In response to multiple emails from current and former students, and others, here are some initial and admittedly impressionistic thoughts regarding the Kavanaugh confirmation hearings. As senators Feinstein and Harris were quick to remind Ford, and their audience, yesterday was not a criminal trial. If it were, the proceedings would have ended quickly. There is no evidence that a crime was even committed – at least not enough to bring a legal indictment, never mind determine who is the guilty party. But the Senate hearing was not intended to determine the “truth” of Ford’s allegations, or Kavanaugh’s denials. Nor, contrary to Feinstein’s claim, was it a “job interview” to determine whether Kavanaugh was qualified to serve on the Supreme Court. Instead, the hearing was designed to provide political cover for senators of both parties to vote the way they wanted to vote before the hearings began. All they asked was for their witness to appear credible enough to allow them to cast a vote that could be defended back home, with their constituents. And, in my view, and consistent with the responses I am getting from “normal” people who watched bits and pieces (or even more) of yesterday’s proceedings (I use “normal” in the statistical sense), both Ford and Kavanaugh cleared the bar. Put another way, if you went into yesterday’s hearings believing Kavanaugh was guilty, I am quite sure you came out of it convinced you were right. I suspect that among his defenders there was a similar reaction – “I thought he was innocent, and yesterday proved me correct.” And for those of you who were genuinely undecided? I doubt yesterday clarified anything, and that you are still undecided. Yes, I am fully aware of the inconsistencies in the testimony of Kavanaugh and Ford that advocates on both sides are eagerly rehashing on social media. It’s funny how those inconsistencies always seem to reinforce one’s prior dispositions! Indeed, as I remarked on twitter yesterday, I’ve yet to hear from one person who said that they had changed their views after listening to the testimony by both parties.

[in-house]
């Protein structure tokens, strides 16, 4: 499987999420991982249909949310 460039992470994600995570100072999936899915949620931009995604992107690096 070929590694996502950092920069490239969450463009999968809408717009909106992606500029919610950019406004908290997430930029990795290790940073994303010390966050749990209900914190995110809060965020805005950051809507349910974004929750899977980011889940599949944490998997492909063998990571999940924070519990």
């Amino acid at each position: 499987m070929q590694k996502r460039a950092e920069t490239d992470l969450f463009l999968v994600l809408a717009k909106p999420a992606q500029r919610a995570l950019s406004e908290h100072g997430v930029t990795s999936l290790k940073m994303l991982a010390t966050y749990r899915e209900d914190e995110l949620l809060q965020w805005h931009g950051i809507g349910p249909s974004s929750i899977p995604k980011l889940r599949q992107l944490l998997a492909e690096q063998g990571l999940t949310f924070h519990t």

When I make this argument, students often respond with, “Ok, but what do you think? Is he guilty or not?” My response is that I have a pretty strong belief regarding whether he is guilty. But I also recognize that my belief is not based on any evidence, but instead reflects a gut instinct based on poorly-informed theories of human behavior that may or may not apply here. And guess what – reams of science reminds me that one’s “gut instinct” and “intuition” is often quite wrong; frequently it serves as a manifestation of underlying predispositions that lead one to engage in confirmation bias. Put another way – I recognize that no matter how strong my belief, it is not rooted in any objective assessment of the relevant facts (of which there are almost none), and therefore it is of no value in this debate.
So where do we go from here? If my assessment is right – if yesterday’s testimony provided adequate cover for senators to vote their partisan preferences – I suspect Kavanaugh will be confirmed on a near-straight party vote. As I write this, media sources are reporting that Jeff Flake will vote yes. Given their political leanings, I’m guessing Collins and Murkowski will do so as well, and would not be surprised if Manchin and Donnelly cross party lines, given the tough political fight they are facing. As I tweeted yesterday, however, the actual hearing was only the start of the political fight. Much depends on how the media reports that hearing – what sound bites will they use? Visuals? And there is the added layer of extremist voices in social media that may play a role in framing the debate.